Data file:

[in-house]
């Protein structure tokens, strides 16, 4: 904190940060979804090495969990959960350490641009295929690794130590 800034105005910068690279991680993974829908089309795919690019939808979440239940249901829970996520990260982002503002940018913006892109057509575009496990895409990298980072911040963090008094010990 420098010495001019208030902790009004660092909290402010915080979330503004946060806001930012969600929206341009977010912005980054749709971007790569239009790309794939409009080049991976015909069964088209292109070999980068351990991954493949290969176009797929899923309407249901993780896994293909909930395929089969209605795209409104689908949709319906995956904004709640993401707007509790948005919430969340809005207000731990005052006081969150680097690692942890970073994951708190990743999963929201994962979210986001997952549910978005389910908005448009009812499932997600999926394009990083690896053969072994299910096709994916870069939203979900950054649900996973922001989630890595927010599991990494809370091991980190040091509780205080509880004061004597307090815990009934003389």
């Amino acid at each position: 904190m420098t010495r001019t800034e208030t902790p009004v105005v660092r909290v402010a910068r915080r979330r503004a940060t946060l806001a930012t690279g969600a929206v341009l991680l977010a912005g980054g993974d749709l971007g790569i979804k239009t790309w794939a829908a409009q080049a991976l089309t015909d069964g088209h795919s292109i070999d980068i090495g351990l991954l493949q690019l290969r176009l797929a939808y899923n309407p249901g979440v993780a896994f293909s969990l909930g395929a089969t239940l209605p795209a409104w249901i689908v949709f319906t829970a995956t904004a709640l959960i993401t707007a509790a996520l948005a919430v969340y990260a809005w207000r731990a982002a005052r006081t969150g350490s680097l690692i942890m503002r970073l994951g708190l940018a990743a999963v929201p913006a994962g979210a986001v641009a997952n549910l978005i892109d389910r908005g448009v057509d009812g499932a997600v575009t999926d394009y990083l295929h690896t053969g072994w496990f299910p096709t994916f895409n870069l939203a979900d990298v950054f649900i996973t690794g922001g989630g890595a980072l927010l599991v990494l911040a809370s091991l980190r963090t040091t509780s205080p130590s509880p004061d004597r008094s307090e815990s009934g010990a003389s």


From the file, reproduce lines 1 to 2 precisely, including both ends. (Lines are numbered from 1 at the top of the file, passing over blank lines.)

[in-house]
């Protein structure tokens, strides 16, 4: 904190940060979804090495969990959960350490641009295929690794130590 800034105005910068690279991680993974829908089309795919690019939808979440239940249901829970996520990260982002503002940018913006892109057509575009496990895409990298980072911040963090008094010990 420098010495001019208030902790009004660092909290402010915080979330503004946060806001930012969600929206341009977010912005980054749709971007790569239009790309794939409009080049991976015909069964088209292109070999980068351990991954493949290969176009797929899923309407249901993780896994293909909930395929089969209605795209409104689908949709319906995956904004709640993401707007509790948005919430969340809005207000731990005052006081969150680097690692942890970073994951708190990743999963929201994962979210986001997952549910978005389910908005448009009812499932997600999926394009990083690896053969072994299910096709994916870069939203979900950054649900996973922001989630890595927010599991990494809370091991980190040091509780205080509880004061004597307090815990009934003389």